Her 90 day probationary period was extended to 120 days. For reasons known only to management, they kept her on afterwards. She succeeded in ruining her executive’s chance for promotion, due to her antics that she did in his name that were explicitly against his instructions and that made him look like an asshole.

What else? Oh, yes, she’s a born-again Christian and brags constantly about how many people her prayers have saved. Our other co-worker, Janet, is also a born-again Christian and Nancy asked/told her, “Since we’re both Christians, you’d tell me if my job is in trouble, right?” :rolleyes: Poor Janet has to “help” Nancy do everything, i.e. do Nancy’s job, because Nancy’s afraid of me, the pagan infidel dyke. :smiley:

I could go on and on, but this isn’t the Pit, so I guess I should stop now. I do apologize for all the smilies, but you just can’t, there’s just no way to describe her without them, really. This is how people react to Nancy: :confused: :eek: :mad: :smack: :dubious: :rolleyes: :wally :frowning:
Repeat daily.

*All names changed to protect the guilty and innocent alike.

It means that you’ll be out of that job soon, so start making your exit on your own terms, rather than theirs. If you want to collect unemployment, go head and screw up on purpose to get fired. If that doesn’t sit well with you, ask how to document your performance so that you and your employer will each be playing by the same rules and you’ll know how to avoid another mistake… that is, until you find other employment.

Either way, step up your job search (from home). It’s a lot easier to find a job when you’re already employed.

Ahhh, that puts a new light on it.

Well then, Jahdra, take comfort in the fact that she’ll be out on her ass in a matter of weeks.

I’m guessing you’re not asking to help her save her job, but to find out if there’s anything you can do to help speed the process. :wink:

Sure there is. Assign her stuff she’s bound to screw up.

If her spelling and grammar are atrocious, make sure she has to proofread some important proposal or document. Then take her version, proofread it again, and document how many mistakes she made.

Make her the point of contact for people with funny sounding names. As soon as one complains, document it.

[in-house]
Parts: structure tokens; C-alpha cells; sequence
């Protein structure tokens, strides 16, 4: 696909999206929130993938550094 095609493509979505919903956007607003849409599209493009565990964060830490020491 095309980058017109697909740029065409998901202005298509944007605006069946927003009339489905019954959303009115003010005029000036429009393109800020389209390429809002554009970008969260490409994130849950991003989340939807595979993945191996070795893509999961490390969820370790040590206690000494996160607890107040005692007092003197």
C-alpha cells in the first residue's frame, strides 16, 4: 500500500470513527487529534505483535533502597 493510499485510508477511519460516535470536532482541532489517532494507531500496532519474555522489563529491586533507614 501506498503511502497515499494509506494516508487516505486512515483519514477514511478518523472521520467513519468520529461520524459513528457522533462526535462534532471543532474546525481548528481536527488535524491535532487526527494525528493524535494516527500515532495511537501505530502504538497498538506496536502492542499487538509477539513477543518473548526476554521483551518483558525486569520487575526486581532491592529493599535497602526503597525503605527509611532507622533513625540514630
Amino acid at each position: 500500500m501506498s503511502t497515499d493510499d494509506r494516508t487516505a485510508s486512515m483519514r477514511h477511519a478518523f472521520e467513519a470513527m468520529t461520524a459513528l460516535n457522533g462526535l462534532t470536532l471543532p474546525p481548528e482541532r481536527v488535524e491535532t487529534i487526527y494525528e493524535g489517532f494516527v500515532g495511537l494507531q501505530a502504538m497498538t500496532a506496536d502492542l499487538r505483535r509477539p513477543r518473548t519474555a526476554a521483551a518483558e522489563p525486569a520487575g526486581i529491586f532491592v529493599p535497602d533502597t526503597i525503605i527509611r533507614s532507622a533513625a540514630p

If she barges into catered meetings and wants food, make sure she knows about that lunch in the CEO’s office with the important client.

And above all, document, document, document.

My gut reaction, after reading how your co-worker has been since day one (or day two, I guess, since she didn’t show up on day one), is that your company seriously needs to grow a pair and fire her and employees like her.

I’d challenge them: “I’m sorry; what are these mistakes you think I’ve made?” Hopefully I can turn things around, but in any case, I’d start jobhunting immediately.

As with others: if I were in this situation, I would start planning my escape route. (Assuming I hadn’t started that already.)

Probably not wise to suggest it to your colleague, though; telling her she ought to leave the company is the sort of thing that could be misinterpreted. You don’t want her accusing you of creating a hostile workplace environment or something.

“Just bad form”? In my book, that’s insanely rude.
I’m with featherlou. Someone needs to step up and fire her.

Yep. Both of these. In addition, after hearing the mistakes, I’d see if there were rock-solid evidence I could gather that they were wrong. Productivity metrics or something.

But yeah I’d start looking for another job on my lunch hour.

I don’t know what the co-worker should have done on being told that she was out if she made one more mistake.

I do know that you should take every opportunity to find out which executive she has on film and try to remove the photos from her possession.

Extending a trial period from 90 to 120 days for someone who should have been fired the morning she failed to show up?
A complete screw-up who is still there after 240 days?

There is someone in management who is playing guardian angel–or featherlou is right and you have some of the most cowardly managers on the planet.